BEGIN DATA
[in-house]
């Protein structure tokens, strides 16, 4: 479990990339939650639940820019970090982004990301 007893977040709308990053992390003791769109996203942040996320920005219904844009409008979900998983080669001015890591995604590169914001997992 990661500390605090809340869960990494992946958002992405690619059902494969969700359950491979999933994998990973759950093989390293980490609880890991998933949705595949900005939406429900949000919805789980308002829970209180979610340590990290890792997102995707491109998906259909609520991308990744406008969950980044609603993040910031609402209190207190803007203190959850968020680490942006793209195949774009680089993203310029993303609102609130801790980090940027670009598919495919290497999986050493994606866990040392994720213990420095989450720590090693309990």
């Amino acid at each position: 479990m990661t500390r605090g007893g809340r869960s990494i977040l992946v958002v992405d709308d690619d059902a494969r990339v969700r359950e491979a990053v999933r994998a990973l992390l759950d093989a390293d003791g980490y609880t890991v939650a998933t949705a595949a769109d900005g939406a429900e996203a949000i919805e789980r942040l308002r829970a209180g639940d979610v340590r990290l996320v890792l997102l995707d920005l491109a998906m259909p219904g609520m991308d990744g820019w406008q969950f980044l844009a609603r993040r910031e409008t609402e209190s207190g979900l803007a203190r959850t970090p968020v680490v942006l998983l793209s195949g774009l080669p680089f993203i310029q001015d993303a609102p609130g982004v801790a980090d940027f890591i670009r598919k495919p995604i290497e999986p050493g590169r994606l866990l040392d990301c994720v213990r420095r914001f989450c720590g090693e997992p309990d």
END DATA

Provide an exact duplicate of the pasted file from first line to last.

[in-house]
């Protein structure tokens, strides 16, 4: 479990990339939650639940820019970090982004990301 007893977040709308990053992390003791769109996203942040996320920005219904844009409008979900998983080669001015890591995604590169914001997992 990661500390605090809340869960990494992946958002992405690619059902494969969700359950491979999933994998990973759950093989390293980490609880890991998933949705595949900005939406429900949000919805789980308002829970209180979610340590990290890792997102995707491109998906259909609520991308990744406008969950980044609603993040910031609402209190207190803007203190959850968020680490942006793209195949774009680089993203310029993303609102609130801790980090940027670009598919495919290497999986050493994606866990040392994720213990420095989450720590090693309990």
């Amino acid at each position: 479990m990661t500390r605090g007893g809340r869960s990494i977040l992946v958002v992405d709308d690619d059902a494969r990339v969700r359950e491979a990053v999933r994998a990973l992390l759950d093989a390293d003791g980490y609880t890991v939650a998933t949705a595949a769109d900005g939406a429900e996203a949000i919805e789980r942040l308002r829970a209180g639940d979610v340590r990290l996320v890792l997102l995707d920005l491109a998906m259909p219904g609520m991308d990744g820019w406008q969950f980044l844009a609603r993040r910031e409008t609402e209190s207190g979900l803007a203190r959850t970090p968020v680490v942006l998983l793209s195949g774009l080669p680089f993203i310029q001015d993303a609102p609130g982004v801790a980090d940027f890591i670009r598919k495919p995604i290497e999986p050493g590169r994606l866990l040392d990301c994720v213990r420095r914001f989450c720590g090693e997992p309990d």